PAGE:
Mr. Lincoln's Soldiers is a two and a half hour program that gives students hands-on experience exploring life as a Union army recruit at Camp Greene, which was located on Theodore Roosevelt Island during the Civil War. The island provides an ideal setting for examining such concepts as the abolition of slavery, the experience of African American soldiers in the Civil War, and the effects that serving in the Union Army had on soldiers.
The students' experience begins when they sign an enlistment form. Their new captain will help them to organize, prompting them to elect sergeants and forming them into files and columns.
Moving troops from place to place was the first step to winning the war, and it was not easy to get hundreds of men to cross hundreds of miles on foot without getting too disorganized to fight once they arrived. The captain will introduce students to the School of the Soldier, teaching them a few of the many basic commands each soldier had to learn. Students will use these commands to move together as a team of infantry.
Walking together is difficult, but at least it is familiar; handling artillery was completely foreign to new recruits. Soldiers had to learn rigidly defined jobs to fire explosives from heavy cannon without hurting themselves or their comrades. The captain will divide the unit into teams and teach them the basics of the School of the Piece.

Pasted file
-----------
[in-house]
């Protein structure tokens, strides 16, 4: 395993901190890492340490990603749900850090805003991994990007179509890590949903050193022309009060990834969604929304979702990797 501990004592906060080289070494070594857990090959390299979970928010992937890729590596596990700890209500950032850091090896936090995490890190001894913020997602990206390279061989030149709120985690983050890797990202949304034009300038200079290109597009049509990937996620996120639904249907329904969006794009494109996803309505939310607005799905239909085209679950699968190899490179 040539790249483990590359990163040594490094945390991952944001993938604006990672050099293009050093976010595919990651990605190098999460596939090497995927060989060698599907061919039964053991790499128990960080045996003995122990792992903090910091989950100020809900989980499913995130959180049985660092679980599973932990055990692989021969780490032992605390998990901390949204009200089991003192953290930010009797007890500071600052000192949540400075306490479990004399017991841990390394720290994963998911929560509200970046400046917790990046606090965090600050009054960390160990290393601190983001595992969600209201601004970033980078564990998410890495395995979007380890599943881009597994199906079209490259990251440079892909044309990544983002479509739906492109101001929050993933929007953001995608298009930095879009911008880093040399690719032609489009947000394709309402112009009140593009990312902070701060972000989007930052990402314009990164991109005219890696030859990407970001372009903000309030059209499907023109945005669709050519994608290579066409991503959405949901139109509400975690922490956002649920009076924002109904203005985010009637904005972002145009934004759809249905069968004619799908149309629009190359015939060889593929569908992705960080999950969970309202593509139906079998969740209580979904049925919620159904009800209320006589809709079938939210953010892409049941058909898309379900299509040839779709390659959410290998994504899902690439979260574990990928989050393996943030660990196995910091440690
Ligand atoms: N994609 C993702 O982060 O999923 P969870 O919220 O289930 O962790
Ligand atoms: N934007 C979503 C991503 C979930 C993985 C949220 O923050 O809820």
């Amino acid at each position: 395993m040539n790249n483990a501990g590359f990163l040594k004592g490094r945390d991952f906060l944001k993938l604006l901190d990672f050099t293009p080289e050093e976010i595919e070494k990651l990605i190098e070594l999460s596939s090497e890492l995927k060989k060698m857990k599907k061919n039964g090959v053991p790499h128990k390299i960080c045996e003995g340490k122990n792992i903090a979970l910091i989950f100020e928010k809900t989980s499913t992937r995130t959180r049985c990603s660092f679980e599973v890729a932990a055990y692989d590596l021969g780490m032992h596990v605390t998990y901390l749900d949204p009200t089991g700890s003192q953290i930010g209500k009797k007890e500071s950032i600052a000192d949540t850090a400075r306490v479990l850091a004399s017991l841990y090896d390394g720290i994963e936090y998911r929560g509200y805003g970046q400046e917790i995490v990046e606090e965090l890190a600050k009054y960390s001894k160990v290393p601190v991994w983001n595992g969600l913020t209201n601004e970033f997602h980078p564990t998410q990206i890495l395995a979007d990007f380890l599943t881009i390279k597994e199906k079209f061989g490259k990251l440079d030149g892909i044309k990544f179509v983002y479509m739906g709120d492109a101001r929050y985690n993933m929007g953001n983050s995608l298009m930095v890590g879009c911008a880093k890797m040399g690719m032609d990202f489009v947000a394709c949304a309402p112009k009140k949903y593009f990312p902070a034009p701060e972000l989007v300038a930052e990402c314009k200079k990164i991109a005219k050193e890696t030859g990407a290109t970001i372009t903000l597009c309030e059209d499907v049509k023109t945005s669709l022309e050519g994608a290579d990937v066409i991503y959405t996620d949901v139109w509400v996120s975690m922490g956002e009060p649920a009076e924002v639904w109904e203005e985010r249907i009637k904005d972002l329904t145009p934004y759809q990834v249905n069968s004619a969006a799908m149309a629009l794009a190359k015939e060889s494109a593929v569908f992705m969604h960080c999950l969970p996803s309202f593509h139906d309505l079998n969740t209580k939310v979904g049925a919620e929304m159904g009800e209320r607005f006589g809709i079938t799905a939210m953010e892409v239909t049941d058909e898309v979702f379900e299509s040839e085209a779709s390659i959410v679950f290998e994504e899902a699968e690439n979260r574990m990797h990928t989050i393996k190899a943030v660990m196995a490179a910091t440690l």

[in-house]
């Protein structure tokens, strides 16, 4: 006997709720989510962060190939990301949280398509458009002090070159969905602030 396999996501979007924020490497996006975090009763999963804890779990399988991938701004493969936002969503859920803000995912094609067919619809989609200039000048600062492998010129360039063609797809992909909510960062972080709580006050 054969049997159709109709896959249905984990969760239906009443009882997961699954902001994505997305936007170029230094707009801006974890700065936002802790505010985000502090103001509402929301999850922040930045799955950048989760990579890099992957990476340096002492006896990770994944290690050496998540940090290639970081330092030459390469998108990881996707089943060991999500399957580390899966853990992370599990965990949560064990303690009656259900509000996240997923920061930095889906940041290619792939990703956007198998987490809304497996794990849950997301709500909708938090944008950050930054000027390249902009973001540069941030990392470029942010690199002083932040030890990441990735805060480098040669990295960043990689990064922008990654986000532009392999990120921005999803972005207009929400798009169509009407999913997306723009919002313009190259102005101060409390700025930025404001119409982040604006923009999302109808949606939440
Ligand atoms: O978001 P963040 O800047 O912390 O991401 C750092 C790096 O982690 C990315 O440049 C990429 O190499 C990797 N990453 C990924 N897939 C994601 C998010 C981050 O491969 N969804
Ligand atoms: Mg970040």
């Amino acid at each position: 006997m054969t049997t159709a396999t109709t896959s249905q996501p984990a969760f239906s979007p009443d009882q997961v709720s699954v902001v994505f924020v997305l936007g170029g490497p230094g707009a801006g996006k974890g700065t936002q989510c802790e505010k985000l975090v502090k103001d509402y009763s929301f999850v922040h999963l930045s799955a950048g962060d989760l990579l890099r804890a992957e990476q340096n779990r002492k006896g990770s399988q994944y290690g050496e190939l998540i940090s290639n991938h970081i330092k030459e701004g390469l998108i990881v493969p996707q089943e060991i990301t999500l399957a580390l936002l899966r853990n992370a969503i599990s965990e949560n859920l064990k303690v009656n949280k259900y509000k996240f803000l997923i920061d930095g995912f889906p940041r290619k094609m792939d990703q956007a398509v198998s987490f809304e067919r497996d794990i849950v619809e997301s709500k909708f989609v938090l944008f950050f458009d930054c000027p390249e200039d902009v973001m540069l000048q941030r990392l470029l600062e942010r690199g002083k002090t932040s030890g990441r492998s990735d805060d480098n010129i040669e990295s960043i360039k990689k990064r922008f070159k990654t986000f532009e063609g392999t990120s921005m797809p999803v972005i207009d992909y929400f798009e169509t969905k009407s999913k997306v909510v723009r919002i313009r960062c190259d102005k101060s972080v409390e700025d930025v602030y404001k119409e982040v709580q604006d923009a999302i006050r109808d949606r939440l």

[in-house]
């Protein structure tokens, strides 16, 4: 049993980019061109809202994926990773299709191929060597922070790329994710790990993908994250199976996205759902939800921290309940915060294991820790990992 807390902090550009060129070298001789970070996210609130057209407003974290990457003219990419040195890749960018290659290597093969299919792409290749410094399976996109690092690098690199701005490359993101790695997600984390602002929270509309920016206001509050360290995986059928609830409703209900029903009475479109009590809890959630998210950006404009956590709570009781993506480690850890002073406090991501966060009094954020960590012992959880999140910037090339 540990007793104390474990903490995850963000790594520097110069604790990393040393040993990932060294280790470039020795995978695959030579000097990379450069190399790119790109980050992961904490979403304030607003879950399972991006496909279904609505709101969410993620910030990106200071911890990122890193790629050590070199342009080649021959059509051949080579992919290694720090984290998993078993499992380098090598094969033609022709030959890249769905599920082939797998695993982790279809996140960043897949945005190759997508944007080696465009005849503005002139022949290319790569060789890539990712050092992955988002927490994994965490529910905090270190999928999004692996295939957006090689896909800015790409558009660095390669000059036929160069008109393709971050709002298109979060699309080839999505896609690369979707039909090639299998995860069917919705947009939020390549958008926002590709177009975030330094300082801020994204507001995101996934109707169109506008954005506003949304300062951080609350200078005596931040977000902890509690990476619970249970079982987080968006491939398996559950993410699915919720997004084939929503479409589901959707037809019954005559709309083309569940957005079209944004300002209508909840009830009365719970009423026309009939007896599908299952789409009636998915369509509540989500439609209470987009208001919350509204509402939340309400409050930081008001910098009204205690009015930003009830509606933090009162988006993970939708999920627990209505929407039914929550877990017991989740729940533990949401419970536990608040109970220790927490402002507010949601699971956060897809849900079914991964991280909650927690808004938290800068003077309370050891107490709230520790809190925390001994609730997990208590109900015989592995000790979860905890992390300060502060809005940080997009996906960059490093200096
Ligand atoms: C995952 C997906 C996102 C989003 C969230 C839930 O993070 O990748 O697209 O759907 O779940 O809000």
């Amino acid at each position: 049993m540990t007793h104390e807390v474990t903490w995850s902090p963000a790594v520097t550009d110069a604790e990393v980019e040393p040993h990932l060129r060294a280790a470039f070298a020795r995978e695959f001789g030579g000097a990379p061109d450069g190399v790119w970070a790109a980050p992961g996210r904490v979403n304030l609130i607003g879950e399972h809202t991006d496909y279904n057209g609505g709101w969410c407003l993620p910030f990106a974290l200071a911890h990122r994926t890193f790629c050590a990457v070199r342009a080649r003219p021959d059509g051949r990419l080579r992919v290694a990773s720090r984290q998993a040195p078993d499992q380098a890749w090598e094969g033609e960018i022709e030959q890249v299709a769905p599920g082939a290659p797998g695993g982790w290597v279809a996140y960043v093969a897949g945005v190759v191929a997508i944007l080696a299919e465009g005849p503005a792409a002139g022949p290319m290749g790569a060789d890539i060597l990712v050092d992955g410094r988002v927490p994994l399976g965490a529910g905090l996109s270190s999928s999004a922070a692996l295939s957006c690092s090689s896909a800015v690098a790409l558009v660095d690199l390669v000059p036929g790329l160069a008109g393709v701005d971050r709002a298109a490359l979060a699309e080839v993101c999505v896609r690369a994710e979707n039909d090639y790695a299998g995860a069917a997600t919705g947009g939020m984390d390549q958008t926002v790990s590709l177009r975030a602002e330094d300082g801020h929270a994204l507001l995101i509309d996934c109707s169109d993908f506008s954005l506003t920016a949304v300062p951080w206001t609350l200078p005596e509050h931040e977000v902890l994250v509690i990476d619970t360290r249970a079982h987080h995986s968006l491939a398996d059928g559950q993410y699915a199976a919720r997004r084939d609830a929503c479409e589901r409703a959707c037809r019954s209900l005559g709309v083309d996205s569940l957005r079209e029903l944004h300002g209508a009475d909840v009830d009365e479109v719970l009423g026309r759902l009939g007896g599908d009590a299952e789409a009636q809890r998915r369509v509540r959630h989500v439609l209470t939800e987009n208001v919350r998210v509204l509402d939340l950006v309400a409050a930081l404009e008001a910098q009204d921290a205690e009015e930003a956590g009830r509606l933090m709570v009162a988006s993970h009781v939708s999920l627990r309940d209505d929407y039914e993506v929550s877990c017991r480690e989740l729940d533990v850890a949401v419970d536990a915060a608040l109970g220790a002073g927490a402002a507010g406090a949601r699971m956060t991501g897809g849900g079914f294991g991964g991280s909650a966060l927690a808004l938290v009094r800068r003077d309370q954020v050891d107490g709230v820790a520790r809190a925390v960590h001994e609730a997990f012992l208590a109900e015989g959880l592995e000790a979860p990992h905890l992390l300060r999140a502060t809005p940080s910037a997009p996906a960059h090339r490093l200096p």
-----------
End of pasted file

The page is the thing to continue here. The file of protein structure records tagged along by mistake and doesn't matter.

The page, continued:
Good communication was crucial, not just between men in a unit, but between units in the army. Some recruits joined the Signal Corps and had to master the intricate codes used to send messages. The captain will show students how signal flags worked and challenge them to interpret a few orders.
In between learning all of these new commands and codes, recruits had to learn how to take care of themselves in the field while actively campaigning. They were responsible for creating their own shelters and doing their own cooking, cleaning, and sewing. Students will examine the contents of a soldier's knapsack and consider what they would need to bring to war.
The program will end with a short period for reflection on the effect that learning all of these new skills may have changed the way that recruits saw themselves.